Meet Iman Hariri-Kia, Upcoming Author and Bustle's Sex & Relationships Editor



Tell us about you & your role at Bustle!

I’m Bustle's Sex & Relationships editor, which means I oversee content related to sex, relationships, and dating, as well as sexuality, gender identity, sex education, sexual health, and consent. I manage a team of four staff writers, work with freelancers, and am now writing a monthly column called I CAN’T. DON’T HATE ME., where I offer my somewhat unhinged hot takes on sex and dating trends, free of charge.


So, we're kind of obsessed with the YouTube show you hosted about Sex (with no shame)... tell us more about it!

Thank you so much! I had a ton of fun working on No SHAME SEX ED, where I answered reader questions about sex without a hint of shame or judgment. What I loved the most about filming the show, other than getting to work with the talented crew and production team, was that I had the privilege of interviewing experts in whatever topic we were discussing every episode. It was very important for me to use the platform to elevate the voices of educators, especially those from marginalized communities and backgrounds, and to pay them for their labor. I left each taping having learned something new, and it was an incredibly gratifying and humbling experience.


What do you think are the biggest blockers for womxn when overcoming shame associated with sex and female pleasure?

A lack of information! The American sex education system is so flawed, with only 24 states mandating sex-ed be taught in schools, and of those 24, only 13 requiring said education to be medically accurate. Combine those stats with the fact that abstinence-only education was emphasized in schools until the Obama administration, and the lack of female pleasure-focused information in education and media, and you get women and non-binary folks growing up in the dark, afraid to talk to each other about their changing bodies and forced to do their own research in order to answer their questions and lean about their sexuality — which is where outlets like Bustle come in. Whenever I assign a story, I think about the person on the other end of the screen who desperately needs to read it. They don’t want to be talked down to, but rather, need to be met where they’re at. I am a true believer in normalizing taboo topics, and I think that if we talk enough of about sex and sexuality in our day-to-day, it will start to feel as mundane as brushing our teeth.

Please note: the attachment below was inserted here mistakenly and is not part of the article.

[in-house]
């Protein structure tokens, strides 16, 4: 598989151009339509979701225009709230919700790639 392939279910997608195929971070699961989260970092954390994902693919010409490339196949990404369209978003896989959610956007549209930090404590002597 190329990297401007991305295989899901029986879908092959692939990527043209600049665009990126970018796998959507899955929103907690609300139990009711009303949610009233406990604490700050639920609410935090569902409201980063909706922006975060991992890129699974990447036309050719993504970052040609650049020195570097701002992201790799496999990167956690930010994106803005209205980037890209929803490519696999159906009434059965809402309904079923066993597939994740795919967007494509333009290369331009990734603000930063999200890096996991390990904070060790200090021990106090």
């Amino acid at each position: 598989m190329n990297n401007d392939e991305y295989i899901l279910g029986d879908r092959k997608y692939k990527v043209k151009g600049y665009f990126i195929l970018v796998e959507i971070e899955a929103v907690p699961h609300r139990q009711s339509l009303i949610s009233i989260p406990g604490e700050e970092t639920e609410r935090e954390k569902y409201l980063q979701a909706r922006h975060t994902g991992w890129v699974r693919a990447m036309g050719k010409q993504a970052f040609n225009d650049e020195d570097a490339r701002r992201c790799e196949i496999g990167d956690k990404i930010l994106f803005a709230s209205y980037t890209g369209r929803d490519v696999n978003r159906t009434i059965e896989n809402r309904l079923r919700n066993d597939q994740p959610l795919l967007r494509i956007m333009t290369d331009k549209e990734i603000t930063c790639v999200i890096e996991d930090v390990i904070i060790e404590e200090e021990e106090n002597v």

Of everything you've written – which article are you most proud of?

This question is always so tough for me to answer, mostly because I am very proud of all of the outlets I’ve written for. I also tend to get the most excited about whatever article I’ve last worked on, just because it’s fresh in my mind. But if I have to choose, I’ll go with one of my first ever features for Teen Vogue, What Being Hairy In America Taught Me About Western Beauty Standards. This story was technically a Beauty piece, but it’s truly about the first generation immigrant experience and the complexities American assimilation as a middle eastern woman. It was the very first piece I ever wrote to go viral, and it helped me connect with an audience of young, brown readers who have continued to follow and support work, and in many ways, launched my career. I'll be forever grateful.


You've spoken about consent before – which is something we're also incredibly passionate about at Diem... how do you recommend someone bring up this topic with a (prospective) sexual partner?